A blade shines in the darkest of the nights
As all of you already know, Pierre and I love Indian food, besides cooking some at home, we frequent a lot of Indian restaurants too. The menus always have a lot of unfamilliar words that we can only understand thanks to the provided translation. As I was writing this post, I decided to do some search on what those we see most often mean.
Here is what I found: Batak (duck), Chingri (shrimps), Gosht (meat - invariably lamb), Jingha (prawn), Kofta (meat balls), Murgh (chicken), Nargis (boiled egg), Paneer (cheese), Bhindi (okra, ladies' fingers), Dall (lentils), Ghobi (cauliflower), Kumbi (mushrooms), Matar (peas), Saag (spinach); and "Aloo Gosht" means Potatoes with Meat. And this is what is simmering in our pot today.
It all started on twitter with a group of wonderful and good food blogging friends. We were twittering about food (what else) and such when I kept seeing the word 'Ghost' popping up. Whenever Jamie and Deeba mentioned about Jamie's Aloo Gosht, they would joke about Meeta seeing ghost when having this dish. Now that piqued my ninja curiosity wondering if Meeta really had some ghostly encounter with this dish. To my great disappointment, it was nothing of the kind. LOL! You see, Meeta was trying to compliment Jamie on her recent Aloo Gosht dish when she accidently typed Aloo Ghost instead, causing Jamie and Deeba teased her non stop about it. To be honest, I never really made the connection between gosht and ghost until Meeta let me in on the joke. It was then that I took a double look at the word 'GOSHT' - LOL. So here we are, I made our very own Aloo Ghost, oops, I mean Gosht.
The below recipe is a slightly modified version from the original version by Madhur Jaffrey's Indian Cooking on Jamie's blog, Lifesafeast.
It's savory and very aromatic with just a teasing tint of spiciness in each spoonful. The meat is very tender. It's also a bit soupy and the broth is lightly tangy. My mom-in-law finds it very refreshing and umpf! A wonderful dish to have on a cold day!
In my above recipe I have reduced the quantity of water from the original recipe of 900 ml as I find my dish was way too soupy (very thin broth) to my liking and I had to simmer it uncovered for a long time to reduce water. I find that it is better to add less water first and dilute it later to your preference if one finds it too concentrated.
If you are using normal pot to cook the above recipe, cook step 5 until oil separates from the sauce and sauce thickens. However if you are using a non-stick wok or pot, oil will not separate from sauce.
If you have some very firm potatoes, you may let potatoes simmer together with the rest of the ingredients for an hour or so. As for me, the normal potatoes I had in my pantry just simply melt to pieces at the end of an hour or so of simmering.
Adjust the spiciness according to your taste. Omit the green chili totally if you can't take spiciness, but put more if you like it hot as I made it mild for my family. The chili powder I use in all my recipes is from grounded dried chilli. I understand that there are different version of chili powder available - some are a blend of chili with other spices.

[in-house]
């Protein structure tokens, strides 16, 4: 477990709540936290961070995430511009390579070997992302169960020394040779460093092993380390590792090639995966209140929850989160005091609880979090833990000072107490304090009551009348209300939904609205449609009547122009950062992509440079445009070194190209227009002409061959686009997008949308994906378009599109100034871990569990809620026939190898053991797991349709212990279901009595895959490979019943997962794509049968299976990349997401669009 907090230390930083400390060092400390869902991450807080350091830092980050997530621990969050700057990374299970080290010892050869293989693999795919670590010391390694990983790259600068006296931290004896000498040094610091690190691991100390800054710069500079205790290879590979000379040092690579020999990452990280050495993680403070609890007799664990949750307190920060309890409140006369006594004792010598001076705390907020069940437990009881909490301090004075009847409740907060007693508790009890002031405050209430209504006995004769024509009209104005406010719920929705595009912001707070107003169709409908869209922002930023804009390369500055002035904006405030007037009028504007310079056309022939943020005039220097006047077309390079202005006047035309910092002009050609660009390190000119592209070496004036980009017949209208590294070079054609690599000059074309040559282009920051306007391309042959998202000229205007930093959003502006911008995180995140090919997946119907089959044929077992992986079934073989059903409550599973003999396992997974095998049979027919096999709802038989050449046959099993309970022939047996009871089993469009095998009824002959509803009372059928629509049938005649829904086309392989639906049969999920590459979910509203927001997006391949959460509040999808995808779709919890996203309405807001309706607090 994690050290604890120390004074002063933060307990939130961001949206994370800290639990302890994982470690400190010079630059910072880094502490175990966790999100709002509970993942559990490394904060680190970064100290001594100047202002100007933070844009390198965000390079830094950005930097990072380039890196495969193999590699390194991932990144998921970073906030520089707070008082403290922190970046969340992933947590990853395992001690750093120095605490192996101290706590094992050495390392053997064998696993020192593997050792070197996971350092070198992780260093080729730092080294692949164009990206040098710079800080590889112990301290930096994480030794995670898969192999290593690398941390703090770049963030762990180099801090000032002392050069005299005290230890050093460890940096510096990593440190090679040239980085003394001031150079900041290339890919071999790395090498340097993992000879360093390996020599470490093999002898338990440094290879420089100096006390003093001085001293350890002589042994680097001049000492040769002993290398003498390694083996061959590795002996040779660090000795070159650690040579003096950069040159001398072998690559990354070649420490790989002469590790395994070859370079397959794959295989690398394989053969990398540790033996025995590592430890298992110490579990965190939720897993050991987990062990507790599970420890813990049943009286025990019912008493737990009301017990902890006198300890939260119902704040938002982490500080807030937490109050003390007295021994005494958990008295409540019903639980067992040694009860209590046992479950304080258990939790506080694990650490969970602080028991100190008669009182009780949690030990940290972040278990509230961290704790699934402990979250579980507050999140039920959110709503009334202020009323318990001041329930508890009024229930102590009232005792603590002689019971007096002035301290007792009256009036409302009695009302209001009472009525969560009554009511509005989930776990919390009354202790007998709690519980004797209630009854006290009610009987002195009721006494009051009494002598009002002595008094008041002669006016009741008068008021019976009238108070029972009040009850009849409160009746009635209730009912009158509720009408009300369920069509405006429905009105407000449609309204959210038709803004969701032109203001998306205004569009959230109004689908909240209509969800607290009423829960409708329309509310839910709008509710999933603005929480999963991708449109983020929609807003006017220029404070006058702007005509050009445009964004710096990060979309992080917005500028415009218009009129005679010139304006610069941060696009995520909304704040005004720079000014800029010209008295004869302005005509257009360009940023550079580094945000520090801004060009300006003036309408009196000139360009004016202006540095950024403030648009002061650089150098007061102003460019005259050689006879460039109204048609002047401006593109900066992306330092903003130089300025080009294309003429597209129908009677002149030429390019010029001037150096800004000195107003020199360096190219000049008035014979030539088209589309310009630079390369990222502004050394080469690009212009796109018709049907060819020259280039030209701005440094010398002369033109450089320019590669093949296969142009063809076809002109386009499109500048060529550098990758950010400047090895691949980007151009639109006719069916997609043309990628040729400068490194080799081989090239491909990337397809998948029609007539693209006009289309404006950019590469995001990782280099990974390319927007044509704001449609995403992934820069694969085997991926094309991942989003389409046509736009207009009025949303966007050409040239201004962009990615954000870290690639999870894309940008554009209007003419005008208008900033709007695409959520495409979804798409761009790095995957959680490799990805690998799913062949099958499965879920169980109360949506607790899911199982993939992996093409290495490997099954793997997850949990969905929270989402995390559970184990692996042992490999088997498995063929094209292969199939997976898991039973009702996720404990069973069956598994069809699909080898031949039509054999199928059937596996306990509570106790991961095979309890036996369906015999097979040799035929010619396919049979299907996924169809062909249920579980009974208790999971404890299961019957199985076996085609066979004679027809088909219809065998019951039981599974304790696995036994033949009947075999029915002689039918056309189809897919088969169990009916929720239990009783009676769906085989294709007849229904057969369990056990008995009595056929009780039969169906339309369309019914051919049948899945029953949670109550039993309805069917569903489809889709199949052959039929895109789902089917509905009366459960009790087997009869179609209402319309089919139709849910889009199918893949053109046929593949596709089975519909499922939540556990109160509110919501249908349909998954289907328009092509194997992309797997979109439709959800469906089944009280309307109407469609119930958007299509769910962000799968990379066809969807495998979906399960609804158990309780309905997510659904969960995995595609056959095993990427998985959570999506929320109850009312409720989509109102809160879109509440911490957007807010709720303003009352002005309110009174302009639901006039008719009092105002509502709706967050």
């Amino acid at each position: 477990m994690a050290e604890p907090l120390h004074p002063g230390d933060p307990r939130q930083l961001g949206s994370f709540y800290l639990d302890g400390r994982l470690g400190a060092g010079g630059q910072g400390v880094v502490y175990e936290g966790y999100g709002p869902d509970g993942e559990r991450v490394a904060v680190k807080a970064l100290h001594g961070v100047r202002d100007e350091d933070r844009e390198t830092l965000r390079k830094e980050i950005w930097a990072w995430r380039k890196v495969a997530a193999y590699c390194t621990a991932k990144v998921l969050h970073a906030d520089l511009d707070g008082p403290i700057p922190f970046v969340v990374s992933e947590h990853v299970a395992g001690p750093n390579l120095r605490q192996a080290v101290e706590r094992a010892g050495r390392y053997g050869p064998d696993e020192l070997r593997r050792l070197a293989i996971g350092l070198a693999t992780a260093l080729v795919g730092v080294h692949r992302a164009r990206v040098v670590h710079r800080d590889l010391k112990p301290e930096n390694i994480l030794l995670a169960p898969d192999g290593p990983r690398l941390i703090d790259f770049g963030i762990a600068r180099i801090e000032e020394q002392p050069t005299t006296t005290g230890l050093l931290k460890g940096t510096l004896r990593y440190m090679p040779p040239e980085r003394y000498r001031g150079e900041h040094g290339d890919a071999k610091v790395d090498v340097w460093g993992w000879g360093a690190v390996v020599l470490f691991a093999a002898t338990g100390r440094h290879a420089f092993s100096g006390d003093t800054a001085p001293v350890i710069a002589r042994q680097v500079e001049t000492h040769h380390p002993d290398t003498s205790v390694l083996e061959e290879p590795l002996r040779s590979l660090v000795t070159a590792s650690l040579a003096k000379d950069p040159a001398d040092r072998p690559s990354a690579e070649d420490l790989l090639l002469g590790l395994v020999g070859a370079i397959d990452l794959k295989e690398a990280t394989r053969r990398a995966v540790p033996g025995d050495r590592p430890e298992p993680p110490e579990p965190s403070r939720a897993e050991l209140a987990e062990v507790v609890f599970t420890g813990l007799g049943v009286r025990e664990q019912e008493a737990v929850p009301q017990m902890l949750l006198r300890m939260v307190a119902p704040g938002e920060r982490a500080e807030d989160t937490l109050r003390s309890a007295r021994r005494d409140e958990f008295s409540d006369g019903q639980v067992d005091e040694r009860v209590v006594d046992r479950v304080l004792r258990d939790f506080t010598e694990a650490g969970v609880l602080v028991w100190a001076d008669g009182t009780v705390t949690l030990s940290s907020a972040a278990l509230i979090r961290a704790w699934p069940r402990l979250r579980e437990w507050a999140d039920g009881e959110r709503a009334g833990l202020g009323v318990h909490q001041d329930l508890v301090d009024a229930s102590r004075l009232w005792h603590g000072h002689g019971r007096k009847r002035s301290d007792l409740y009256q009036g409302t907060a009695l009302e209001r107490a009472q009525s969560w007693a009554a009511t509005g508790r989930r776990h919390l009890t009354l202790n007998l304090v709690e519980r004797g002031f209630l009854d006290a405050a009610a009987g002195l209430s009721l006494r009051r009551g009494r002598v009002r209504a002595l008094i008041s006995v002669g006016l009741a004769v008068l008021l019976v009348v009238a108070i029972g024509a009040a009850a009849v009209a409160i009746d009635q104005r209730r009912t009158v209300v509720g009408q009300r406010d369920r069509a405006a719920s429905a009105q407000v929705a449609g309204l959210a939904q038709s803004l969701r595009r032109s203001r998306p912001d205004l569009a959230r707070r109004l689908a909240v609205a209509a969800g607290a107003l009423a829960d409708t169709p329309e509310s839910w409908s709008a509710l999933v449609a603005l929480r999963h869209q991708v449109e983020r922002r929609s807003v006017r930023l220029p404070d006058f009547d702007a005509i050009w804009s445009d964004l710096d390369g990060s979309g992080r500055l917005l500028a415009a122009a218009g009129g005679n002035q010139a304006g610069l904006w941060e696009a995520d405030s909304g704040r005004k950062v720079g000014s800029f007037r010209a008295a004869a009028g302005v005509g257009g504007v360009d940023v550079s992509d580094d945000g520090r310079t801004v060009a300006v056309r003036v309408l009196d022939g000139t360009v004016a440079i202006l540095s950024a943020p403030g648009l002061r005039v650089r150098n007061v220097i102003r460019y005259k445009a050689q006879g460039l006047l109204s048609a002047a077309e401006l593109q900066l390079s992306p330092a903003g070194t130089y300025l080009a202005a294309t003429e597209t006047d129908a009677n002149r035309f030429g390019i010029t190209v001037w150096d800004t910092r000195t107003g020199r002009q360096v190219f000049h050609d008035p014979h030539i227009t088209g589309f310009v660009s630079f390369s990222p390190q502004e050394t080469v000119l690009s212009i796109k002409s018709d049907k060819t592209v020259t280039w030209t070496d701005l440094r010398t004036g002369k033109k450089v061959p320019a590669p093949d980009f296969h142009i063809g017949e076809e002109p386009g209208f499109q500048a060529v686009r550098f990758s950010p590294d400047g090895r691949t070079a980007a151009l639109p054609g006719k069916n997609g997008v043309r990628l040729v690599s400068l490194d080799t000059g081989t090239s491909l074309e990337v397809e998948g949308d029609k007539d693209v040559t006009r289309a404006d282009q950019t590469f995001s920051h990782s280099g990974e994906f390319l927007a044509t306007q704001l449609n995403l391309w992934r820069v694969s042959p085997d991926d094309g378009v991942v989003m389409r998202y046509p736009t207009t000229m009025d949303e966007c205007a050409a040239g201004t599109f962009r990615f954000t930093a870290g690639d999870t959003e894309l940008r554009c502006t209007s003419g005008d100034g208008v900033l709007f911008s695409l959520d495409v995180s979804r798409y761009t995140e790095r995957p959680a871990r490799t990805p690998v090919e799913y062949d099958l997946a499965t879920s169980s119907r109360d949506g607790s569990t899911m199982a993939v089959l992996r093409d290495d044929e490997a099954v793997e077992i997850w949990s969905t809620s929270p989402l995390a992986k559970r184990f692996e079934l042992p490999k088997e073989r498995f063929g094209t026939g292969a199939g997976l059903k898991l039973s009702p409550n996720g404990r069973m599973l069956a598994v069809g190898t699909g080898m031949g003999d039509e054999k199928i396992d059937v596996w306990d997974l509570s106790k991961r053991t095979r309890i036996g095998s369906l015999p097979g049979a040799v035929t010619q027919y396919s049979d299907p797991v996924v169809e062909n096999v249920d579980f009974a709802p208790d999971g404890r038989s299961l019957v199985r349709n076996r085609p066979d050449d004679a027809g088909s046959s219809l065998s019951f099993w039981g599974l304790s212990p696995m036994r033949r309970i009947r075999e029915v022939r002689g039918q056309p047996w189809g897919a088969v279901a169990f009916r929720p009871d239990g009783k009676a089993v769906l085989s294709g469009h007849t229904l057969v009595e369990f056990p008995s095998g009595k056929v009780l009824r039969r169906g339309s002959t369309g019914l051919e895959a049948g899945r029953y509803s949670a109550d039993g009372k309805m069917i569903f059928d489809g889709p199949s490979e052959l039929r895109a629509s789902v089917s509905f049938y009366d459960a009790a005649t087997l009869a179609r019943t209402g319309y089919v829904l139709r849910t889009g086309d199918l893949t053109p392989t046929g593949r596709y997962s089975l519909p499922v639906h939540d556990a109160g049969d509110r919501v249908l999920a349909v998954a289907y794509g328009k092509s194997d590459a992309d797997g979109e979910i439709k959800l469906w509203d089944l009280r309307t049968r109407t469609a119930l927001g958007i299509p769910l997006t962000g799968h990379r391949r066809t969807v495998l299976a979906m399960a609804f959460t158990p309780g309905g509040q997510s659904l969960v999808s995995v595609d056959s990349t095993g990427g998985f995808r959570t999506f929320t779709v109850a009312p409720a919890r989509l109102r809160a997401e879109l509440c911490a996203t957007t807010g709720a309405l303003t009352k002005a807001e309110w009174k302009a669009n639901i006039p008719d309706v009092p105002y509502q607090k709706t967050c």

It's funny how living in hustling and bustling city life for too long makes one takes lots of things for granted. I have been so busy with my life that I forgot to take a pause and enjoy the beauty and simple pleasures in life. Spending the last few weekends up at the mountain house with a snowy mountain view reminded me about it and it also brought back a lot of fond childhood memories. So before I post today's recipe, I would like to share with you this lovely poem that I came across when I was 14 and it has since then imprinted in my heart and mind.
"What is this life if, full of care,
We have no time to stand and stare.
No time to stand beneath the boughs
And stare as long as sheep or cows.
No time to see, when woods we pass,
Where squirrels hide their nuts in grass.
No time to see, in broad daylight,
Streams full of stars, like skies at night.
No time to turn at Beauty's glance,
And watch her feet, how they can dance.
No time to wait till her mouth can
Enrich that smile her eyes began.
A poor life this is if, full of care,
We have no time to stand and stare."
Today's recipe is by my best friend Leeza, who taught me how to cook this delicious mutton curry. If you are like me, who doesn't really like mutton because of the smell of the meat when cooked, you shouldn't worry about it when making this dish. The trick is to get rid of as much fat surrounding the meat as you can possibly take out, leaving only a bit here and there as it is needed for cooking.
SHIOK ! (DELICIOUS)
The meat is so tender and savorous with its very aromatic and spicy gravy. A great dish to have during cold season - sure warms you up right away.
If there is any leftover gravy, don't throw it away. It tastes great with pasta.
What I love about this dish is that it is very simple and easy to prepare (fuss free) - just dump everything into the pot and bring it to boil and then let it simmer for 2 hours and the meal is ready.
If you prefer to have more gravy, add more tomato paste and water. Add more curry powder if needed for the spiciness.